CHARLOTTE, N.C. — By just about any measure, the Republican National Convention in Tampa, Fla., was a success. Mitt Romney and Paul Ryan got nominated without drowning in a hurricane and without committing any campaign-killing gaffes.
“God bless you, and God bless this extraordinary country, this exceptional country: The United States of America!” she concluded. It was a caustic reminder of the time Mr. Obama agreed that America is exceptional — just like other countries think they are exceptional. In other words, nothing exceptional here. Just another self-centered spot on the map.
Rising stars such as New Mexico Gov. Susana Martinez and Utah congressional candidate Mia Love blew the crowd away and left Democrats and the media (but I repeat myself) asking glumly why it is that the Republican Party has so many more women and minorities in such high offices. Some Democrats bitterly concluded that they were just “tokens.”
Sen. Marco Rubio of Florida took a wire brush to the president more thoroughly — yet gracefully — than any other speaker at the whole convention. He walked confidently to the podium like he owned the stage; and when he walked off, he clearly owned the crowd. It is a very hopeful reminder that whatever happens in November, the party has a deep bench of young, brilliant stars.
That is not to say that there were not some heart-stopping moments.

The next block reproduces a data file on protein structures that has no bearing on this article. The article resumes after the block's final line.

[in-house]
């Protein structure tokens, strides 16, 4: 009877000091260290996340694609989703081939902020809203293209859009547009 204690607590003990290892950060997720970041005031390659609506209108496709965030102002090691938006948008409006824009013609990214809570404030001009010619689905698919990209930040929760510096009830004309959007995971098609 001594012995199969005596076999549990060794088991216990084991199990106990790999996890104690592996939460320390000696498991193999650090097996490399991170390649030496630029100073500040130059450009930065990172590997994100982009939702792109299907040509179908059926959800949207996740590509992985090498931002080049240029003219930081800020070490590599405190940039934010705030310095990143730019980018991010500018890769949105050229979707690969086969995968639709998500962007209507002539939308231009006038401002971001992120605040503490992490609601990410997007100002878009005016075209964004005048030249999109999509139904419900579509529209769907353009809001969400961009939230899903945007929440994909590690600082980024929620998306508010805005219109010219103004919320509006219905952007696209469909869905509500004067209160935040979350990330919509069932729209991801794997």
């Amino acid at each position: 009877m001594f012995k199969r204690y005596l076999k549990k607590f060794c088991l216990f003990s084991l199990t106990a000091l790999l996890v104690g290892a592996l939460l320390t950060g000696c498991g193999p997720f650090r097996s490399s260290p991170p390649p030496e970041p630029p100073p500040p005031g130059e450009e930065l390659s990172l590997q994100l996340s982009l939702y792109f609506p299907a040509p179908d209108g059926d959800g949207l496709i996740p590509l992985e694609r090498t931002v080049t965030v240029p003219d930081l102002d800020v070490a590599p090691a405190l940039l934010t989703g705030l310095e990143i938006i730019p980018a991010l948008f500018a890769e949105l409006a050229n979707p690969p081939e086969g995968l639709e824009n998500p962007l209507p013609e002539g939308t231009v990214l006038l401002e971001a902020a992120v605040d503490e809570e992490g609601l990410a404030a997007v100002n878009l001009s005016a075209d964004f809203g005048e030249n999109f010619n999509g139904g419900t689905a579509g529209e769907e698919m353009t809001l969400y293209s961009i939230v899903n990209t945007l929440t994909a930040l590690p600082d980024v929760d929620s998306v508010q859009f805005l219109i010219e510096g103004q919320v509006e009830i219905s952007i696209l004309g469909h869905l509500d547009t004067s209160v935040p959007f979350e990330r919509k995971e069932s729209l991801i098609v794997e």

“Clint Eastwood at the GOP Improv” had many in the audience cringing and squirming in their seats. “It was like watching a car wreck in slow motion,” noted one observer. It was likely made that much stranger for those in the hall because we could only hear about every fifth word he said.
Then there were the ghosts of conventions past and conventions future that were quite haunting.
Sen. John McCain’s speech was so awful, it had everybody shaking their heads as if pondering a really bad decision they made long ago. I mean, what was that all about?
And then there was Mr. Ryan’s speech.
The first half of it was so flat, boring and weakly delivered that Republicans were breaking out in sweaty hives and blurred vision. He didn’t look scared, but he looked and sounded small and boyish. He very aptly described the titanic struggles facing the country, but also appeared entirely unprepared to do anything about them.
But about halfway though, something clicked, he got comfortable, and he proceeded to offer a withering rebuke of Mr. Obama’s policies, the economy he inherited and how he managed to make it even worse.
“College graduates should not have to live out their 20s in their childhood bedrooms, staring up at fading Obama posters and wondering when they can move out and get going with life,” Mr. Ryan said, setting the pace for the rest of his speech.View Entire Story
By Andrew P. Napolitano
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